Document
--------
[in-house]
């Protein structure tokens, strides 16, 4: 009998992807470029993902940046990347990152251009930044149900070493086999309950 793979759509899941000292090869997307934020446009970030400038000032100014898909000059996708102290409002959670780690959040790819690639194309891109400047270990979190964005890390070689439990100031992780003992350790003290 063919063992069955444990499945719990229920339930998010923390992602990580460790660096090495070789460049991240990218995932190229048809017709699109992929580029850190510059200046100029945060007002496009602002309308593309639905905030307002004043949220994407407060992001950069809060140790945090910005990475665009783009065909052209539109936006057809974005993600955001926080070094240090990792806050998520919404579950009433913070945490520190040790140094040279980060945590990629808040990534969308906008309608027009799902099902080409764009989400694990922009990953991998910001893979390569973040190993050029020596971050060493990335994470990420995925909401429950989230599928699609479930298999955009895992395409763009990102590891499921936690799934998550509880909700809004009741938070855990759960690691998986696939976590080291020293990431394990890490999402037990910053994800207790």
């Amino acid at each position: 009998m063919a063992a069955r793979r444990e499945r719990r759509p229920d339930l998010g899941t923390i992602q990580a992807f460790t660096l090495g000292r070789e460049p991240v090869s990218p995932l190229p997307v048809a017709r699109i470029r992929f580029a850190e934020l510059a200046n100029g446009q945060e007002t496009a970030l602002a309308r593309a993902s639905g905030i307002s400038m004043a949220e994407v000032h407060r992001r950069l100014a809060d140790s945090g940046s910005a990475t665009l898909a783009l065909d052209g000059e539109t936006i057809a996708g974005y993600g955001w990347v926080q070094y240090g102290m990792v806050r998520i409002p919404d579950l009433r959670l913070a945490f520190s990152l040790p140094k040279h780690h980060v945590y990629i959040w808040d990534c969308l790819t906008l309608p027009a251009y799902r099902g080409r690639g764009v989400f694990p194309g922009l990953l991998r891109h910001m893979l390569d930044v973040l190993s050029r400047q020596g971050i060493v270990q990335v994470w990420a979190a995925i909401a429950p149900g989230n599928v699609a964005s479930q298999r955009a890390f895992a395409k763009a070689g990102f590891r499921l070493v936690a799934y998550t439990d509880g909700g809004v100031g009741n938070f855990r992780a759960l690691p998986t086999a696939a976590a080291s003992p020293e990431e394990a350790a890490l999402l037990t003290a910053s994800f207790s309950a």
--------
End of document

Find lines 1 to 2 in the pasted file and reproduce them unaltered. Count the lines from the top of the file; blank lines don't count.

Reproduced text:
[in-house]
């Protein structure tokens, strides 16, 4: 009998992807470029993902940046990347990152251009930044149900070493086999309950 793979759509899941000292090869997307934020446009970030400038000032100014898909000059996708102290409002959670780690959040790819690639194309891109400047270990979190964005890390070689439990100031992780003992350790003290 063919063992069955444990499945719990229920339930998010923390992602990580460790660096090495070789460049991240990218995932190229048809017709699109992929580029850190510059200046100029945060007002496009602002309308593309639905905030307002004043949220994407407060992001950069809060140790945090910005990475665009783009065909052209539109936006057809974005993600955001926080070094240090990792806050998520919404579950009433913070945490520190040790140094040279980060945590990629808040990534969308906008309608027009799902099902080409764009989400694990922009990953991998910001893979390569973040190993050029020596971050060493990335994470990420995925909401429950989230599928699609479930298999955009895992395409763009990102590891499921936690799934998550509880909700809004009741938070855990759960690691998986696939976590080291020293990431394990890490999402037990910053994800207790």